Plain language still evokes questions from many clients. What is it all about? How does it work? What benefits are there? You can simply answer the questions. Or, you can ask for some time to do a training exercise to bridge the knowledge gap. This can be anything from a short team training exercise, a learning at lunch program, presentation to key leaders or an event keynote talk. Of course, you can run a workshop. Here are five plain language training options that focus on involving people and integrating it into your communications.
1. Drawing Personas
Audience awareness plays a huge part in plain language. You need a detailed picture of your audience for your team to create, commit to and use throughout the project. Personas involve drawing pictures or creating profiles of your audience using research on their lifestyle, cultural, social, professional and personal activities and values. I find it a fun activity to open a training activity or for team building.
Usability.gov has an excellent description of how to do personas.
2. Develop plain language style guide
Integrating plain language guidelines into an existing style guide or creating a stand-alone guide is a great investment with a long shelf-life. Focus on jargon and simple words that can replace your organizations in-house jargon. Everyone appreciates a writing resource. They save time, create shared techniques, enhance peoples’ skills. Integrating it into an existing style guide increases its value and can be a great stepping stone to a learning event.
BC Government website shares content style guides.
3. Create a plain language checklist
Plain language checklists are available online. Most are very generic. Get your communications and plain language project team together to brainstorm a checklist specific to your task, audience or organization. This increases colleagues’ understanding of, skills for and commitment to plain language.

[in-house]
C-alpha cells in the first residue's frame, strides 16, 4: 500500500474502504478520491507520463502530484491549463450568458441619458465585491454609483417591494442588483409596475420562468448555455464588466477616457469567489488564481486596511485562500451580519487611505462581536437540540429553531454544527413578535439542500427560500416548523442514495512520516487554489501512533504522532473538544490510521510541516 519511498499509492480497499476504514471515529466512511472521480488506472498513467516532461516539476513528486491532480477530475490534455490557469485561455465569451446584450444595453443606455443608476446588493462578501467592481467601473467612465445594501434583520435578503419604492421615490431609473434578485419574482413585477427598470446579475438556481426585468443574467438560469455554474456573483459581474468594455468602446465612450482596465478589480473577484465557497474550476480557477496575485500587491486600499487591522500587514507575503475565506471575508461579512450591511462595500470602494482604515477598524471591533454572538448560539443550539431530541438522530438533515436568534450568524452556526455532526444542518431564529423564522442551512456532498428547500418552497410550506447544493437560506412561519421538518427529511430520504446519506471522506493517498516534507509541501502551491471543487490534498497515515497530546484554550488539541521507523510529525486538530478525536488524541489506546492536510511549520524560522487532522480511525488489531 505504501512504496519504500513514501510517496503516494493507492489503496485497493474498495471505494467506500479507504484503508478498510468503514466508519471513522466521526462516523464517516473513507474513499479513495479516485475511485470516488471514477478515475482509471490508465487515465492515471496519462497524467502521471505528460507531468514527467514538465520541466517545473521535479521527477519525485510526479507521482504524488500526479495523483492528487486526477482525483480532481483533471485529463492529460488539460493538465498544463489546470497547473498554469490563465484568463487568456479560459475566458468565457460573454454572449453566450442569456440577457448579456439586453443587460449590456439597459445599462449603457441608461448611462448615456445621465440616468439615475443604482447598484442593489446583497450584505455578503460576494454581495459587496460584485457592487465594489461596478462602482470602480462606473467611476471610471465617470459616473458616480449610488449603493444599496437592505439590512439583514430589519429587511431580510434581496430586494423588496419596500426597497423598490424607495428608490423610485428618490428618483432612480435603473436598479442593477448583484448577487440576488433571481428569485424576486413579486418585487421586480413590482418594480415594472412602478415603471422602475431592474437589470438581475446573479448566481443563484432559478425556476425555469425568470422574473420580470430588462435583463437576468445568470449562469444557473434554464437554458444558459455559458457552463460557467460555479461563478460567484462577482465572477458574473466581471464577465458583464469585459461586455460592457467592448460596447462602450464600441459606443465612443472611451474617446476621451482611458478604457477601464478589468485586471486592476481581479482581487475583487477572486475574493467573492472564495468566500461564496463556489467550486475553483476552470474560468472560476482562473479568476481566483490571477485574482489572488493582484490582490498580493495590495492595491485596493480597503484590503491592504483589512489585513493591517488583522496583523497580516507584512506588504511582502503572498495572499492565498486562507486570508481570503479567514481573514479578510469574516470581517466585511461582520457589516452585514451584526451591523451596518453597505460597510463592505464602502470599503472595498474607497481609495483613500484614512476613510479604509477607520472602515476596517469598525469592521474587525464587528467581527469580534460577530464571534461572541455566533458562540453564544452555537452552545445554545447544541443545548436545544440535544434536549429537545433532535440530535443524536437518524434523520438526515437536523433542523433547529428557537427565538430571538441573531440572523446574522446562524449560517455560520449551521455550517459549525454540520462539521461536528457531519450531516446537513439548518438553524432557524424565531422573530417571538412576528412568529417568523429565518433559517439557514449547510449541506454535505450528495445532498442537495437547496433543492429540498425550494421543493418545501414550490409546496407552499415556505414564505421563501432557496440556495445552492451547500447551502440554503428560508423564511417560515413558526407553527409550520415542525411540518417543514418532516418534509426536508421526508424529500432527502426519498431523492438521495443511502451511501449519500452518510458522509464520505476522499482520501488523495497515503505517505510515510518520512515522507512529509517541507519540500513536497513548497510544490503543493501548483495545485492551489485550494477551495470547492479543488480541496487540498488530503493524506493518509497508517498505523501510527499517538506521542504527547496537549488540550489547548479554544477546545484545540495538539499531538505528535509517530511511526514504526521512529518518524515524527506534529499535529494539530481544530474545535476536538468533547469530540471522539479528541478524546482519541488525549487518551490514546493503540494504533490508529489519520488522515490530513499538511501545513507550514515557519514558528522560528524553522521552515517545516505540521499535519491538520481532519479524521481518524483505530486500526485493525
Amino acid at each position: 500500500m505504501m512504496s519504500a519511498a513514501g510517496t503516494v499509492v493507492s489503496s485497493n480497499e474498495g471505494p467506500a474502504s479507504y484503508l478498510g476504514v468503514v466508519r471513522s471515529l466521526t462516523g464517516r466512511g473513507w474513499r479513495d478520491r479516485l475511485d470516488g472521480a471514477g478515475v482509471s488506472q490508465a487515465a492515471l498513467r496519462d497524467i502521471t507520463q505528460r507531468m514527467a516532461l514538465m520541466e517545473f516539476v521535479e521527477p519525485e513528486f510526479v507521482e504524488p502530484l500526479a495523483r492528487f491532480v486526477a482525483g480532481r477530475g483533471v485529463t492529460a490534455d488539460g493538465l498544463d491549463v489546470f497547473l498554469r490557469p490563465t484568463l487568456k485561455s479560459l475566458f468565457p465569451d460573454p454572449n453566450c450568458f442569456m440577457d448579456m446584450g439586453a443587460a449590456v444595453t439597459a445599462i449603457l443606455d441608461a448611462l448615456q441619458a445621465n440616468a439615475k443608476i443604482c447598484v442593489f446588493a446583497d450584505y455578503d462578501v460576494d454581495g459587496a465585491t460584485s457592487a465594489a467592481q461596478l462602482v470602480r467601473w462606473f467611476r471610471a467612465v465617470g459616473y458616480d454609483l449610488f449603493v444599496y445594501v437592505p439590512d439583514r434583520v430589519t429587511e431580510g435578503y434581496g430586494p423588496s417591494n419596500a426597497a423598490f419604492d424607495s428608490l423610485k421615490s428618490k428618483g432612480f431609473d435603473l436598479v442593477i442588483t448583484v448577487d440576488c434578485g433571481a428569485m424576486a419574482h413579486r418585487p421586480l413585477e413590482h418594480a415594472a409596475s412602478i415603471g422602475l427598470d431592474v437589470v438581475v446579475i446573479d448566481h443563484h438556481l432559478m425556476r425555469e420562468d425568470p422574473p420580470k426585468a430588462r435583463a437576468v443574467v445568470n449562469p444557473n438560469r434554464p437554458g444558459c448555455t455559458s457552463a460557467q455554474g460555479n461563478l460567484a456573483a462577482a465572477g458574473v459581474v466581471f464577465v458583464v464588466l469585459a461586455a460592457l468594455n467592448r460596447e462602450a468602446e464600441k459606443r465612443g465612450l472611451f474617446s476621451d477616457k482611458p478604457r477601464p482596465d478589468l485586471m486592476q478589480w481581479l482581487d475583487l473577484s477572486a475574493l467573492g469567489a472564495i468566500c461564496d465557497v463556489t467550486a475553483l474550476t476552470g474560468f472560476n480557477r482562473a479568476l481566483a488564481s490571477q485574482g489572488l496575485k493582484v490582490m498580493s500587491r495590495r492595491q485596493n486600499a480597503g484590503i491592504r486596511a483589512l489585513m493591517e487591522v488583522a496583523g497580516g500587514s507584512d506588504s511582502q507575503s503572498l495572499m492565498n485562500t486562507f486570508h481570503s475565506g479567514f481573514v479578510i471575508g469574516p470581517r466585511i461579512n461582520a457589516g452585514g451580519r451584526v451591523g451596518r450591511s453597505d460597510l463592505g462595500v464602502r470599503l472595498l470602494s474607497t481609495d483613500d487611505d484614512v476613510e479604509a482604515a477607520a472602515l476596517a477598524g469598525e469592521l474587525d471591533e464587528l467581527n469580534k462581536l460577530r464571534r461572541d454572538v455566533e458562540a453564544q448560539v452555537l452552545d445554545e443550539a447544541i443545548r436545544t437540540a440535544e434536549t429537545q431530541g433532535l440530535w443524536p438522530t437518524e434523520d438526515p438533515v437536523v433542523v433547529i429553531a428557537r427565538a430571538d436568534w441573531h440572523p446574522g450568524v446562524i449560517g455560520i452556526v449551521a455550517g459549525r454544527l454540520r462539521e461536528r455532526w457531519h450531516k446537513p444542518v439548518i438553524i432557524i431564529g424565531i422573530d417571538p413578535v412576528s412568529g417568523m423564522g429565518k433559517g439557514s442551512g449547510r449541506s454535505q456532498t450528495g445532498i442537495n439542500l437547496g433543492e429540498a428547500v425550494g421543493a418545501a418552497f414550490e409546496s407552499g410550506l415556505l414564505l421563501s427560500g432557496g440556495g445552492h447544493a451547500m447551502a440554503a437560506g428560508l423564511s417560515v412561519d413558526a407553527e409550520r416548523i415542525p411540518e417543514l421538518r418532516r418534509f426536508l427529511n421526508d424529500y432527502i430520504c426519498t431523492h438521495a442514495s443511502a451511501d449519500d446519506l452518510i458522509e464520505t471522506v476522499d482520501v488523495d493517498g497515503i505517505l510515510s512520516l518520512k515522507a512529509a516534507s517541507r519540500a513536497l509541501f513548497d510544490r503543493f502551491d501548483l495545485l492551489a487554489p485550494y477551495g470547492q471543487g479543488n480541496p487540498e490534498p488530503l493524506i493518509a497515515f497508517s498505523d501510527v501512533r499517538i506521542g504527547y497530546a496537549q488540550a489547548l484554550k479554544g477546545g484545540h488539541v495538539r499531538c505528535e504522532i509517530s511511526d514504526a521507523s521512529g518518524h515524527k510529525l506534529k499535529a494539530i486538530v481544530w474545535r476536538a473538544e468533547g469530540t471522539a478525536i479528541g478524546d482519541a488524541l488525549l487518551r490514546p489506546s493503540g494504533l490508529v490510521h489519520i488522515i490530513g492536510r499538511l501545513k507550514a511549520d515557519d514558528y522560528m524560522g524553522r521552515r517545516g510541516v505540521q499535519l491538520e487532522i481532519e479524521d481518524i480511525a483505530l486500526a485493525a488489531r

Plainlanguage.gov offers a checklist guide.
4. Carry out an audit
Without embarrassing or intimidating anyone, carry out a plain language audit. Gather a team and collect a variety of documents or information sources and measure against selected plain language guidelines. Share the findings and as a group come up with recommendations. You'll be coaching and training people throughout the whole process.
IABC (International Association of Business Communicators) shared this guide for audits.
5. Enter a project for an award
Awards offer several opportunities for learning and committing to plain language. It helps see what the standards are in the profession. If you are recognized, you have motivation to carry on with your plans.
PLAIN (Plain Language Association InterNational) offers members ($60/year) opportunities to be recognized at its conferences. Other organizations offer annual awards.
Integrating plain language from the top down is your best way to achieve success.
PlainLanguageAcademy.com has core and advanced courses that cover the whole process.
Kate Harrison Whiteside has over 25 years experience in plain language, writing and editing, training and consulting.